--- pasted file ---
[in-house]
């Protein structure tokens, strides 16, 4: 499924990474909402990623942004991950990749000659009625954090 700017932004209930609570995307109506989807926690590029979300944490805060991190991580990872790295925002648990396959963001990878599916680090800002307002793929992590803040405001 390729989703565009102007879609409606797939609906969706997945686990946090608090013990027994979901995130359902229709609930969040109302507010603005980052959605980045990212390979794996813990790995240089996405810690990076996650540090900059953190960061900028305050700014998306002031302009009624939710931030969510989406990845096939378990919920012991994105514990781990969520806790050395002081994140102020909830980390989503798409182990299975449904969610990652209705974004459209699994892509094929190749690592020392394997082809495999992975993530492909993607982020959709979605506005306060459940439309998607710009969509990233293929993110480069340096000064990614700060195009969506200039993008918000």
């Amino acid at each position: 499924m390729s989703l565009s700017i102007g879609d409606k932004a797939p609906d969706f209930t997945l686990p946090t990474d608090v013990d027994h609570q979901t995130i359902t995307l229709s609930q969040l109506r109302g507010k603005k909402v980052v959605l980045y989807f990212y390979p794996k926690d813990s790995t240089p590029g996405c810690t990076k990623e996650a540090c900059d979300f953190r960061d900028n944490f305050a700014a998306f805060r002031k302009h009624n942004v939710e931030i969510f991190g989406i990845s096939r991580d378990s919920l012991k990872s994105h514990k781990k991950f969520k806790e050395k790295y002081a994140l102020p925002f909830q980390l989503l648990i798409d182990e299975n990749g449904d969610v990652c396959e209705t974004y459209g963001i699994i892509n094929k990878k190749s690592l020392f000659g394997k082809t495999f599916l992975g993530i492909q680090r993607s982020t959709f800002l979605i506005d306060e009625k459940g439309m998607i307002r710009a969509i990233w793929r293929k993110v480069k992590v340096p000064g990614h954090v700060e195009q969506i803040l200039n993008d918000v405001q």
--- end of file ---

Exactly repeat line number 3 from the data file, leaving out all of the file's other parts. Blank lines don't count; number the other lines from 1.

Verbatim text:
């Amino acid at each position: 499924m390729s989703l565009s700017i102007g879609d409606k932004a797939p609906d969706f209930t997945l686990p946090t990474d608090v013990d027994h609570q979901t995130i359902t995307l229709s609930q969040l109506r109302g507010k603005k909402v980052v959605l980045y989807f990212y390979p794996k926690d813990s790995t240089p590029g996405c810690t990076k990623e996650a540090c900059d979300f953190r960061d900028n944490f305050a700014a998306f805060r002031k302009h009624n942004v939710e931030i969510f991190g989406i990845s096939r991580d378990s919920l012991k990872s994105h514990k781990k991950f969520k806790e050395k790295y002081a994140l102020p925002f909830q980390l989503l648990i798409d182990e299975n990749g449904d969610v990652c396959e209705t974004y459209g963001i699994i892509n094929k990878k190749s690592l020392f000659g394997k082809t495999f599916l992975g993530i492909q680090r993607s982020t959709f800002l979605i506005d306060e009625k459940g439309m998607i307002r710009a969509i990233w793929r293929k993110v480069k992590v340096p000064g990614h954090v700060e195009q969506i803040l200039n993008d918000v405001q």